> the individual order he was given.  So he made a choice out of honor.
>
> Binney is not a pacifist, and your idea of who he should be, because he
> believes in civil liberties, will not make him a pacifist.  It will not
> make him a person who sees his role of 30 years in the US military as a
> waste or wrong or dishonorable.
>
> Are you thinking of him as a human being?  It is, perhaps, bad form,
> considering his contribution to this struggle, for you to break the line
> and snipe at him -- oddly considering what you are sniping at him for...
>  Obviously you do not identify him as part of this struggle, but as Other,
> non-human, enemy.  That makes you the militant in this conversation, too,
> according to what my father taught me about formal nonviolence theory.
>  Please try to draw Binney back into the circle of people you consider to
> be fully human, and perhaps we can start this conversation again?
>
> Binney sacrificed his career, his friends, and his reputation and a great
> deal more to bring us a message out of honor to his country and the
> Constitution, not because he hated the military or the US, but because he
> loves this country.  You might not understand that, but I hope you can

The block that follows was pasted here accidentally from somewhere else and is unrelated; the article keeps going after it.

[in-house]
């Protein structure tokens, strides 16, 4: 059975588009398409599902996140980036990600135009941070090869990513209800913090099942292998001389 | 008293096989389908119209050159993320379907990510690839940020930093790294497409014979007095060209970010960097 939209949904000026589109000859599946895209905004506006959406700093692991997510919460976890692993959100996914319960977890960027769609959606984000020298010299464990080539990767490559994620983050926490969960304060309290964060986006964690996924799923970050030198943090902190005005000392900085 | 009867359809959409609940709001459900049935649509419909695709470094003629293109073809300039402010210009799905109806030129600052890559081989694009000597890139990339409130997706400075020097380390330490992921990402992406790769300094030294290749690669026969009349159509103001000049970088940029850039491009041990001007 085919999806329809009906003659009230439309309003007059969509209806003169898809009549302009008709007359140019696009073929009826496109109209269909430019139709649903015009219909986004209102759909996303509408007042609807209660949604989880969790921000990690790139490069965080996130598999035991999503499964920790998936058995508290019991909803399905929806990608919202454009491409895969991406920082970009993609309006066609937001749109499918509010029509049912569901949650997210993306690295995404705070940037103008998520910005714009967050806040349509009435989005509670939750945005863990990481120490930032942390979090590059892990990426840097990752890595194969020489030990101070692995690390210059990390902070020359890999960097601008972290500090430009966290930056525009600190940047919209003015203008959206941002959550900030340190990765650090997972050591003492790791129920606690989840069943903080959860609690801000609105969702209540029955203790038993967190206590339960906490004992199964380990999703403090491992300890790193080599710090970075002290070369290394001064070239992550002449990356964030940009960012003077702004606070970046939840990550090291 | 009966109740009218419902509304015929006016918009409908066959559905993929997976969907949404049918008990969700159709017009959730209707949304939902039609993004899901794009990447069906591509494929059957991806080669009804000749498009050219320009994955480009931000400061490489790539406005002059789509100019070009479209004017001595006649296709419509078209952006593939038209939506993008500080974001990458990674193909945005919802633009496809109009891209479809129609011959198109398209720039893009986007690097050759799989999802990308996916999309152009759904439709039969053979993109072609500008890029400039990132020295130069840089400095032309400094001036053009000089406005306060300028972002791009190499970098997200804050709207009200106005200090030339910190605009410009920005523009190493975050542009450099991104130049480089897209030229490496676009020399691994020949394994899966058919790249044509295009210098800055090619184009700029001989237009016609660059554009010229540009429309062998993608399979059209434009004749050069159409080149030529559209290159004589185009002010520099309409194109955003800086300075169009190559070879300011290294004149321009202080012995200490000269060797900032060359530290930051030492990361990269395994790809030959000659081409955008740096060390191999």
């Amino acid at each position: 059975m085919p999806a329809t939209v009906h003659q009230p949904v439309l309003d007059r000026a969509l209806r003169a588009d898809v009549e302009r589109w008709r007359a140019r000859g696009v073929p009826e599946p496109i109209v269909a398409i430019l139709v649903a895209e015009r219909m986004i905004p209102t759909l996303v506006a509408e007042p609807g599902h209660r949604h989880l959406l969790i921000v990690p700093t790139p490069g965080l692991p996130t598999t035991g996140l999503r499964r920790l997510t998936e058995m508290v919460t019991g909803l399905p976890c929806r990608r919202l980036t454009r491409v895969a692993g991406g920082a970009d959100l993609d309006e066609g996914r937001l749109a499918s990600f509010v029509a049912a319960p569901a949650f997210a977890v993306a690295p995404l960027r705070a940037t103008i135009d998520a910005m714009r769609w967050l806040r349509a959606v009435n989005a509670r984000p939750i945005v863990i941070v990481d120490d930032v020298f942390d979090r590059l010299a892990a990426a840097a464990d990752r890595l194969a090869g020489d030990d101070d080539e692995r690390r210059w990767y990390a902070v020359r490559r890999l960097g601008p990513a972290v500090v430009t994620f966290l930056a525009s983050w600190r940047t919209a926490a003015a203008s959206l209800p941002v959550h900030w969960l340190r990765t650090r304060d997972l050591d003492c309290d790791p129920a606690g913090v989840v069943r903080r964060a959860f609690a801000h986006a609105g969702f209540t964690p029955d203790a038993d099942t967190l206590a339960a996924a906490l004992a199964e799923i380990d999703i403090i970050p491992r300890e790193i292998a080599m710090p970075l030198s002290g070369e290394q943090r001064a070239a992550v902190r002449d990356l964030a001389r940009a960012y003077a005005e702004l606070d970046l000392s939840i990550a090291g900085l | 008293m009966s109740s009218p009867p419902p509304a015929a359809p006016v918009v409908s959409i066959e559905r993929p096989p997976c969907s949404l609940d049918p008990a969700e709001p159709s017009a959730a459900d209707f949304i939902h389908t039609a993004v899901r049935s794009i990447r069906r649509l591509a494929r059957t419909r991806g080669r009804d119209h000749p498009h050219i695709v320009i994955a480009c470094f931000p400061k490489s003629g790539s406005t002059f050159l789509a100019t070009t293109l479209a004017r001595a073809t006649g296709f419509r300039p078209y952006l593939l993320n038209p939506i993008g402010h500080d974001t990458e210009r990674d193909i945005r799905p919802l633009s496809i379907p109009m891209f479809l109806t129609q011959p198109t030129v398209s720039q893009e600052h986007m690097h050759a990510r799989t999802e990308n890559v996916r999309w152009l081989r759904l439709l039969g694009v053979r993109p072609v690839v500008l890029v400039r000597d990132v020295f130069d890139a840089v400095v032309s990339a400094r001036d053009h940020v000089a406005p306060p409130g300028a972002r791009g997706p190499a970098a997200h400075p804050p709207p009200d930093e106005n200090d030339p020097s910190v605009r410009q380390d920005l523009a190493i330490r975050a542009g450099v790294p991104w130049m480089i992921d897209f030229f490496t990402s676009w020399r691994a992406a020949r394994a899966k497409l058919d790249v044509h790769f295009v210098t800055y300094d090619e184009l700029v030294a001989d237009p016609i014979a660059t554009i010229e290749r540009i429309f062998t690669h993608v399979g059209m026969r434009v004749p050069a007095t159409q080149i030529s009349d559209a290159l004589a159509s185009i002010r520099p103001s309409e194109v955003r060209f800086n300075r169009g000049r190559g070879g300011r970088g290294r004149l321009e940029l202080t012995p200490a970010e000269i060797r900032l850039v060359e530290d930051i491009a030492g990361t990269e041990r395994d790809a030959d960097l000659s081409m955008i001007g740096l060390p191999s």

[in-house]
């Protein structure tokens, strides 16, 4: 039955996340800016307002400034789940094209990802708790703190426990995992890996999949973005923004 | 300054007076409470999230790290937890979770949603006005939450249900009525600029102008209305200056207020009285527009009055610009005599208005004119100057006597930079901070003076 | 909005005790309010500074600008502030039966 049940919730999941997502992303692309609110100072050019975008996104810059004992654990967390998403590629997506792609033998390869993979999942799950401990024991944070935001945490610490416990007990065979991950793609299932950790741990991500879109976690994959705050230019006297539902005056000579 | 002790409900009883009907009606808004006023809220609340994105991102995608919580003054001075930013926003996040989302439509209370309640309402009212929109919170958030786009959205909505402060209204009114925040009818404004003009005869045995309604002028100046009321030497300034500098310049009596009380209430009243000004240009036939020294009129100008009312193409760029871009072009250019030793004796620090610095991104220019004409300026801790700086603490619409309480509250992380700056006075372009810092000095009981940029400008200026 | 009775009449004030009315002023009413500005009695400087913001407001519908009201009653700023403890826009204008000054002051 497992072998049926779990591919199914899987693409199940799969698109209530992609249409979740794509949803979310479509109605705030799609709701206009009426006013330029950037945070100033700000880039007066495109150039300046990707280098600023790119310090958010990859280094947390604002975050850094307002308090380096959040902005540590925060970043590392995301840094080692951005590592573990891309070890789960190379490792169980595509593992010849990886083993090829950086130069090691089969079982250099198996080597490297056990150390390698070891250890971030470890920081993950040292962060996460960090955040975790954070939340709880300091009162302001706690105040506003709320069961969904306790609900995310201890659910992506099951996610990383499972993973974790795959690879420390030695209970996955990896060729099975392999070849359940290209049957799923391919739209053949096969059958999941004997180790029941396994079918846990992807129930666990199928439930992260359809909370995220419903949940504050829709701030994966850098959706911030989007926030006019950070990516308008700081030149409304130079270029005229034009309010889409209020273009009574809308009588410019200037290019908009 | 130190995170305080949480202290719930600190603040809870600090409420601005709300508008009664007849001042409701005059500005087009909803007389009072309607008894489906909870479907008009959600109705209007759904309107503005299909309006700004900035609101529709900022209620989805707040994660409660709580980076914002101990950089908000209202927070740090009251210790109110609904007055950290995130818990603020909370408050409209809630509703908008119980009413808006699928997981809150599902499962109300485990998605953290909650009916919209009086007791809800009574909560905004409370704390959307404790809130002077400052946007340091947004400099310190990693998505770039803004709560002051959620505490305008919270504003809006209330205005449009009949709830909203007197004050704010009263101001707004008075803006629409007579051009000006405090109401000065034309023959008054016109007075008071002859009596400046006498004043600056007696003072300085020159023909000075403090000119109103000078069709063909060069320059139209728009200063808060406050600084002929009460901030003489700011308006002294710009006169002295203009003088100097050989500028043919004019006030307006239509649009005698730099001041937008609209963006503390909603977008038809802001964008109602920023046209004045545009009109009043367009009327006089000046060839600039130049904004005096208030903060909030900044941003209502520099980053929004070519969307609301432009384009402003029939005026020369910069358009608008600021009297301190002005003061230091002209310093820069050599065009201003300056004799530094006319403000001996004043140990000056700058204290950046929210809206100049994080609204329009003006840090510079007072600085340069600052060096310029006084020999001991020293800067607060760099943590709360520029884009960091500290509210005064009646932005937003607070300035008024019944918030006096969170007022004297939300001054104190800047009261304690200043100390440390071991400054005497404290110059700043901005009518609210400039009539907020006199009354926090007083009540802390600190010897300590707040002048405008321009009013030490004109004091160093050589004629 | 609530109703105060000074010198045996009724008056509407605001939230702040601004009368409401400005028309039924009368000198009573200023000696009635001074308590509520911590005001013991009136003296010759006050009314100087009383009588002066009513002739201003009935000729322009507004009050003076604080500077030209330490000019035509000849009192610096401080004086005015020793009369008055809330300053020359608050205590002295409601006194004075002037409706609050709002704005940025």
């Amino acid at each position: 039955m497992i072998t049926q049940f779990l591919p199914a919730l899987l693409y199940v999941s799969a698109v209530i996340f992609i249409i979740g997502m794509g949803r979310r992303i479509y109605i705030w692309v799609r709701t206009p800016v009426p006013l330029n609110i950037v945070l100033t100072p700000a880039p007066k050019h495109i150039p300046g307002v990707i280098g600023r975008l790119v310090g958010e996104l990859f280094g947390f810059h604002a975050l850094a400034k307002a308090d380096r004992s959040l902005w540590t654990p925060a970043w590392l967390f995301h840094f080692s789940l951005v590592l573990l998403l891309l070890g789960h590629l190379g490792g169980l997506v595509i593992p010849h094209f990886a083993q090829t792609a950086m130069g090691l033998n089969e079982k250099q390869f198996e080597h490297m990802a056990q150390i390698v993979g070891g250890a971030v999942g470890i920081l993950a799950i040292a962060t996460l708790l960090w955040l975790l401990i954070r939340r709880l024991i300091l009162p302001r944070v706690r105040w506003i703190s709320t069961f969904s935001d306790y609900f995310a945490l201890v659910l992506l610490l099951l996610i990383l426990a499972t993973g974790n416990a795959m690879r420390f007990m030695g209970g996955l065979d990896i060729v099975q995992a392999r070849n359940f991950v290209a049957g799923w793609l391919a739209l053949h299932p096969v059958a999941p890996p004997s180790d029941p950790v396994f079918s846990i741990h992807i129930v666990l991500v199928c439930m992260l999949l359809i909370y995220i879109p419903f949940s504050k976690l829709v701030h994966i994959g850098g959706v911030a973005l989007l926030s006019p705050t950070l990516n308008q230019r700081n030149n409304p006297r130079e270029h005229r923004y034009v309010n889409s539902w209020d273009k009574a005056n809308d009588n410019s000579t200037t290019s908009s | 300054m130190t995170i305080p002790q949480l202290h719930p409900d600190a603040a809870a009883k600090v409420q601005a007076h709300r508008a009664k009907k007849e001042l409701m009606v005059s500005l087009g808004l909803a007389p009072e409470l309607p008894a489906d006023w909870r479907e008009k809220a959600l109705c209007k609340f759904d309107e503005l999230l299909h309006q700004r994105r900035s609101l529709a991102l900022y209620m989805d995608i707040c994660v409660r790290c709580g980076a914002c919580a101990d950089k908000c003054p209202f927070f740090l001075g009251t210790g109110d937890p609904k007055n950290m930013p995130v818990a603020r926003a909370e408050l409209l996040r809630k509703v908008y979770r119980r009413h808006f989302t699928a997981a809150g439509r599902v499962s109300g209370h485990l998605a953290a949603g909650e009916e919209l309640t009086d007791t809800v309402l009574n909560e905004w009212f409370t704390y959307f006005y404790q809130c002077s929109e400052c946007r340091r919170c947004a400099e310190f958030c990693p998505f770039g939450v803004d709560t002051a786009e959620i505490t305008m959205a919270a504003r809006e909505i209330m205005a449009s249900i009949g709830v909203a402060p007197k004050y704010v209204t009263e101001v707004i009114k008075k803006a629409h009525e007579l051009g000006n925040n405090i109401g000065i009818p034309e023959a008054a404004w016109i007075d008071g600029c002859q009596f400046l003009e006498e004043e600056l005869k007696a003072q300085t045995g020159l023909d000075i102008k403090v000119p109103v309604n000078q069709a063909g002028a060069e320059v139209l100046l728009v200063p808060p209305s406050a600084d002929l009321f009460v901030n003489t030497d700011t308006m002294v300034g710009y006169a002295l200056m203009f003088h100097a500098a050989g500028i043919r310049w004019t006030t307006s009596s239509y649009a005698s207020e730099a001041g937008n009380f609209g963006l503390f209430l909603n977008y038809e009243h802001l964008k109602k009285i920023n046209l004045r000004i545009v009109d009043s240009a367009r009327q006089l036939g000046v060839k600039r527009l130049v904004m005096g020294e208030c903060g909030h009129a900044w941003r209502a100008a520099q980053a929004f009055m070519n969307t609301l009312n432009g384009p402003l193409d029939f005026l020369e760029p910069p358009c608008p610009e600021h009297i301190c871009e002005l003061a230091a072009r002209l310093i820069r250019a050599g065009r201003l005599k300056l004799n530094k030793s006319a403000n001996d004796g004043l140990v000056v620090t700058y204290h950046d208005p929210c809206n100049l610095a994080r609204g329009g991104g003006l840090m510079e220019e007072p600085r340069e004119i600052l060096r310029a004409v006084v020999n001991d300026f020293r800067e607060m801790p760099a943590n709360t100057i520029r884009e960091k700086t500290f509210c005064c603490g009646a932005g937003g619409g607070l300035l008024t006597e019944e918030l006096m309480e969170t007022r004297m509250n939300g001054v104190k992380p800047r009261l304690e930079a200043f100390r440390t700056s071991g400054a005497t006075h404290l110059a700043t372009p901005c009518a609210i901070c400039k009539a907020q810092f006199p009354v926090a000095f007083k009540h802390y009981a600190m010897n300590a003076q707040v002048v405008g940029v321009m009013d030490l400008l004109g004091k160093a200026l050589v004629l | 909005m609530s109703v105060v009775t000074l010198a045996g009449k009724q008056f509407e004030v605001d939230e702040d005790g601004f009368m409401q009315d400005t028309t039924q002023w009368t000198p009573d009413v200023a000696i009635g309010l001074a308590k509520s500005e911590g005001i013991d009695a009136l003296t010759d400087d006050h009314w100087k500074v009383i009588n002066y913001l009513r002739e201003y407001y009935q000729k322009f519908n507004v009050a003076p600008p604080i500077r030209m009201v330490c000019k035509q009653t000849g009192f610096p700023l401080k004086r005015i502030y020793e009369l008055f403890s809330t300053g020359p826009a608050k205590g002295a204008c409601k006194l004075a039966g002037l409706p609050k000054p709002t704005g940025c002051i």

> honor the differences in the community of people who work together with
> similar ends in mind.
>
> But I will still posit (perhaps generously) that Binney might be thinking
> that Snowden is being a complete idiot and hoisting his own petard by
> talking without discipline because for God sake I think Snowden may have
> just signed his own warrant.  But we'll see what comes of it.  Who knows,
> maybe nothing.  Or maybe Ron Paul is more on top of things than I hope he
> is, as flamboyant as he can be.
>
> When I say that I am sad because I am worried about Edward Snowden.
>
> But when you criticize Binney, I think you are not sad, but want people to
> dislike or despise him.  If that's not the case, maybe you need to back
> down your language.  But if it is the case, then why is it that people who
> are working toward the same causes need to do this sort of thing?